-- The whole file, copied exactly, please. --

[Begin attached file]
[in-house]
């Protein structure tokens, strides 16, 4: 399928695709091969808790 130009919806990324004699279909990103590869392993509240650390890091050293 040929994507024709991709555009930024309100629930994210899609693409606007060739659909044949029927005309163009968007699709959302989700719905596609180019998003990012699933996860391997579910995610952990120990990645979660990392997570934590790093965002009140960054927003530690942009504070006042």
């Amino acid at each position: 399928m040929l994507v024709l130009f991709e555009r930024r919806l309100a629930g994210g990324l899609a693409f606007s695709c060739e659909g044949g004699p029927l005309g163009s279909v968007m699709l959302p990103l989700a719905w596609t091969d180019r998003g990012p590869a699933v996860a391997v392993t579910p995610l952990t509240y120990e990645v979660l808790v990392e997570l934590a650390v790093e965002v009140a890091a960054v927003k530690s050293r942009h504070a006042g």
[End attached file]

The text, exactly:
[in-house]
């Protein structure tokens, strides 16, 4: 399928695709091969808790 130009919806990324004699279909990103590869392993509240650390890091050293 040929994507024709991709555009930024309100629930994210899609693409606007060739659909044949029927005309163009968007699709959302989700719905596609180019998003990012699933996860391997579910995610952990120990990645979660990392997570934590790093965002009140960054927003530690942009504070006042």
């Amino acid at each position: 399928m040929l994507v024709l130009f991709e555009r930024r919806l309100a629930g994210g990324l899609a693409f606007s695709c060739e659909g044949g004699p029927l005309g163009s279909v968007m699709l959302p990103l989700a719905w596609t091969d180019r998003g990012p590869a699933v996860a391997v392993t579910p995610l952990t509240y120990e990645v979660l808790v990392e997570l934590a650390v790093e965002v009140a890091a960054v927003k530690s050293r942009h504070a006042g």